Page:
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What happens when your resume sends the wrong message

Sarah Dudney

Mixed messages in resumes usually derive from the writer’s own mind set and that rule applies to investment bankers, fund managers, private bankers, traders of any age or nationality.

From my experience, I find there are usually two mind sets which create mixed messages: superhero and scarecrow.

What are these and how can they be resolved?

The superhero and his resume

His (the mind set transcends gender) resume over-promises and under-delivers. This applies in the interview and – if you have the misfortune to hire a superhero – it applies in the workplace.

You can spot a superhero and his resume by the copious references to me, myself and I. Every bullet point holds a superlative. Superhero resume details enormous empires, impossibly lucrative deals and golden revenues being brought to the bank’s coffers.

Hiring managers and HR directors frequently tell me that they want to “explore the substance behind the resume’s claims.” Superhero resume labors unhappily under the curse of expectation as the interviewer gets so excited by the resume that the disappointment on meeting the physical reality behind the resume is impossible to mask.

Superheroes emerge when they have been in a job search for a prolonged period, or sometimes in the very immediate aftershock of a layoff. The superhero is a grandiose but ultimately defensive persona. The resume is the billowing cloak.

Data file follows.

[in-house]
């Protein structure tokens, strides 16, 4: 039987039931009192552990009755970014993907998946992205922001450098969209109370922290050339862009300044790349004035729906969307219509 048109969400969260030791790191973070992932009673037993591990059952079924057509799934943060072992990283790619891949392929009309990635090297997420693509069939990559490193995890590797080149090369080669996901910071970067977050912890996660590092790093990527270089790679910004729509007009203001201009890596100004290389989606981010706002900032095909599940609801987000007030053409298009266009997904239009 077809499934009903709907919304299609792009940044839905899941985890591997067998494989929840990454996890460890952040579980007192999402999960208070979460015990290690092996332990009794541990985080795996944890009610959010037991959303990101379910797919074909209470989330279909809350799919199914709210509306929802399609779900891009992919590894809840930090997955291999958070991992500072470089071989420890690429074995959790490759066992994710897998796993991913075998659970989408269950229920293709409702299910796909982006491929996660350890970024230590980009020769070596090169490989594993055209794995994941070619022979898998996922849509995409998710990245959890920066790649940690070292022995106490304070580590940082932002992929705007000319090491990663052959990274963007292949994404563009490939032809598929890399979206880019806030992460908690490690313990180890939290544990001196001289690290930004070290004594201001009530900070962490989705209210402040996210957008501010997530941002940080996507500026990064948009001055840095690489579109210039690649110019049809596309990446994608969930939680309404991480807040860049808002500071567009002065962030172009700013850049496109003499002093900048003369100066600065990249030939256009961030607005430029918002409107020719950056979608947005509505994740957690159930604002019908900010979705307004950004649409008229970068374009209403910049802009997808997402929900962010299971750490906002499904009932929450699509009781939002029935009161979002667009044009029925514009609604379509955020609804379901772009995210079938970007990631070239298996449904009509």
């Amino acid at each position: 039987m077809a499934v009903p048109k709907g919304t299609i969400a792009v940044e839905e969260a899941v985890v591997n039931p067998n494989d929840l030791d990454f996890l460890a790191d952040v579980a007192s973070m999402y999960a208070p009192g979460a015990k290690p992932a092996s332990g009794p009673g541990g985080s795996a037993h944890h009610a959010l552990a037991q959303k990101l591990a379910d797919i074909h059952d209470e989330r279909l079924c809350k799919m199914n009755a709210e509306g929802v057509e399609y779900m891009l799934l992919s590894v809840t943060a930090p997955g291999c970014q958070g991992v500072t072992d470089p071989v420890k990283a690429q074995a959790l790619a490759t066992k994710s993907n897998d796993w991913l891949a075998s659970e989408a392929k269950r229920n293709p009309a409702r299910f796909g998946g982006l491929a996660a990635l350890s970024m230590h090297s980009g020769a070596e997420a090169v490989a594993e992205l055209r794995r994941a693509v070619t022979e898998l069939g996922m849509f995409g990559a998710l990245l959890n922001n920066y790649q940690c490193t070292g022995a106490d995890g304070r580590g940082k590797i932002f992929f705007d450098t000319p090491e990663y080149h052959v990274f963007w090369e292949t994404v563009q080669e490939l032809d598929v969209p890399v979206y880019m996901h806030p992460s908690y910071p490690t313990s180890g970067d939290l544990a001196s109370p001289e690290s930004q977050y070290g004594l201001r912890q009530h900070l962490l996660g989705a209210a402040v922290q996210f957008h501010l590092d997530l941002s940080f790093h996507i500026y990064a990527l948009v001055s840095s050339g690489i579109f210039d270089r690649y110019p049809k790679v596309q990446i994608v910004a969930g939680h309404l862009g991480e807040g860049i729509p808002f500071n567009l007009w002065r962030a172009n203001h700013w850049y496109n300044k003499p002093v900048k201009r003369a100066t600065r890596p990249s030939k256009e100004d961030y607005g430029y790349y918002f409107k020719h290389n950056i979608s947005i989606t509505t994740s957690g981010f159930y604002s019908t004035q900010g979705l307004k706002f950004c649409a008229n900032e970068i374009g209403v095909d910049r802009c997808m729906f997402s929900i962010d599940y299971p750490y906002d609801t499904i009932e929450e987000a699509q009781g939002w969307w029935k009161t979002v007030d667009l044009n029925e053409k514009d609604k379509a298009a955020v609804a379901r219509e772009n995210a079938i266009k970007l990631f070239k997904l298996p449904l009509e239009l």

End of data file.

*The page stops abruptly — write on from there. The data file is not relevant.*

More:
Superhero resume can be given a balanced reality check by reading through with a close friend or mentor. How did the superhero collaborate with both senior and junior colleagues? What actual revenues did he produce for Mega Bank? Superheroes need specifics and context.

The scarecrow and his resume

The second mind set is the scarecrow. Scarecrows have limited self-esteem. Scarecrows’ resumes transmit the notion, “I don’t care so why should you?”

Scarecrow resumes contain many typographical errors and many grammatical mistakes. These could easily have been corrected by thorough proofreading. Often the actual resume content is valuable and relevant but the HR manager at Barclays, Goldman Sachs or indeed any other bank will not waste more than two minutes of their time reading it.

In the event that they make it to an interview, scarecrows can easily be spotted as they look unkempt. They benefit from advice with their physical presentation as well as their resume.

Scarecrows can be more easily redeemed than superheroes. Once their external image has been transformed they often start to register positive feedback from interviews and networking attempts. This is their light bulb moment. They start to care about themselves and how they present.

Are you a scarecrow? Are you a superhero? Remember this: We all live and work in a rapid response world. We only get one shot to get it right the first time. No one can afford any mixed messages in today’s job market.

Sarah Dudney is a career coach at Ignite Career. You can get in touch with her at sarah@ignitecareer.com, or through www.ignitecareer.com.

Editor’s note: This first appeared on our UK site but it is applicable here as well.

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